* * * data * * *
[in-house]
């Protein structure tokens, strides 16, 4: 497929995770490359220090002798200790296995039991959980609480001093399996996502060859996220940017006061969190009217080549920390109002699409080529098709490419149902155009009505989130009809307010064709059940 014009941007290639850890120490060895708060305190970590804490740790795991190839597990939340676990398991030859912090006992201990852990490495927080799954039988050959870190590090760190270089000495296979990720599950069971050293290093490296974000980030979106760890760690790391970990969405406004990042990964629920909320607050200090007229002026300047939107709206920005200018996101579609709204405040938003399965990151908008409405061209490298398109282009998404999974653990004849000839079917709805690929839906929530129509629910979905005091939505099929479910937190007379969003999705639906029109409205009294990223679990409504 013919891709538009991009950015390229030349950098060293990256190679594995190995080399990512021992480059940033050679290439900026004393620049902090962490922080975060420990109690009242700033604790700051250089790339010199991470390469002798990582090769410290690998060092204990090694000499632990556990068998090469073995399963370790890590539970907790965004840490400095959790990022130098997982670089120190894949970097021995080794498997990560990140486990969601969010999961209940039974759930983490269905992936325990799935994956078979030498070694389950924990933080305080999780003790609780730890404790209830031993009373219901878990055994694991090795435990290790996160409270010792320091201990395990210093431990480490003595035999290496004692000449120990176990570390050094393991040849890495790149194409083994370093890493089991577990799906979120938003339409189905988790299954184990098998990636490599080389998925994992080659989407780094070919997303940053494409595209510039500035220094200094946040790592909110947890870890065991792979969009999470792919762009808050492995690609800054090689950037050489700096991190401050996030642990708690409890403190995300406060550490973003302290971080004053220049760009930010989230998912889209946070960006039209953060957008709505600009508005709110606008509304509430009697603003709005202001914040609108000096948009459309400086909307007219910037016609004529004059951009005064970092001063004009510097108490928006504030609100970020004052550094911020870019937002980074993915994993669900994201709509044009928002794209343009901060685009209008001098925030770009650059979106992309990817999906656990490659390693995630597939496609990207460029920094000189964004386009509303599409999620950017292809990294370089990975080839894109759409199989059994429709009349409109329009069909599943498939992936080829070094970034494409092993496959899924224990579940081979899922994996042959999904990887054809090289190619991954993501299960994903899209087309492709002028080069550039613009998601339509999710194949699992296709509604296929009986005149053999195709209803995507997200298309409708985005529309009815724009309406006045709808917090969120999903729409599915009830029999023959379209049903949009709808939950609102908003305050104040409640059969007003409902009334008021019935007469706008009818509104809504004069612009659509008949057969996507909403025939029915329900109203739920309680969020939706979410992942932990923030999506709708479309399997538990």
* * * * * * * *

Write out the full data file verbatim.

[in-house]
């Protein structure tokens, strides 16, 4: 497929995770490359220090002798200790296995039991959980609480001093399996996502060859996220940017006061969190009217080549920390109002699409080529098709490419149902155009009505989130009809307010064709059940 014009941007290639850890120490060895708060305190970590804490740790795991190839597990939340676990398991030859912090006992201990852990490495927080799954039988050959870190590090760190270089000495296979990720599950069971050293290093490296974000980030979106760890760690790391970990969405406004990042990964629920909320607050200090007229002026300047939107709206920005200018996101579609709204405040938003399965990151908008409405061209490298398109282009998404999974653990004849000839079917709805690929839906929530129509629910979905005091939505099929479910937190007379969003999705639906029109409205009294990223679990409504 013919891709538009991009950015390229030349950098060293990256190679594995190995080399990512021992480059940033050679290439900026004393620049902090962490922080975060420990109690009242700033604790700051250089790339010199991470390469002798990582090769410290690998060092204990090694000499632990556990068998090469073995399963370790890590539970907790965004840490400095959790990022130098997982670089120190894949970097021995080794498997990560990140486990969601969010999961209940039974759930983490269905992936325990799935994956078979030498070694389950924990933080305080999780003790609780730890404790209830031993009373219901878990055994694991090795435990290790996160409270010792320091201990395990210093431990480490003595035999290496004692000449120990176990570390050094393991040849890495790149194409083994370093890493089991577990799906979120938003339409189905988790299954184990098998990636490599080389998925994992080659989407780094070919997303940053494409595209510039500035220094200094946040790592909110947890870890065991792979969009999470792919762009808050492995690609800054090689950037050489700096991190401050996030642990708690409890403190995300406060550490973003302290971080004053220049760009930010989230998912889209946070960006039209953060957008709505600009508005709110606008509304509430009697603003709005202001914040609108000096948009459309400086909307007219910037016609004529004059951009005064970092001063004009510097108490928006504030609100970020004052550094911020870019937002980074993915994993669900994201709509044009928002794209343009901060685009209008001098925030770009650059979106992309990817999906656990490659390693995630597939496609990207460029920094000189964004386009509303599409999620950017292809990294370089990975080839894109759409199989059994429709009349409109329009069909599943498939992936080829070094970034494409092993496959899924224990579940081979899922994996042959999904990887054809090289190619991954993501299960994903899209087309492709002028080069550039613009998601339509999710194949699992296709509604296929009986005149053999195709209803995507997200298309409708985005529309009815724009309406006045709808917090969120999903729409599915009830029999023959379209049903949009709808939950609102908003305050104040409640059969007003409902009334008021019935007469706008009818509104809504004069612009659509008949057969996507909403025939029915329900109203739920309680969020939706979410992942932990923030999506709708479309399997538990």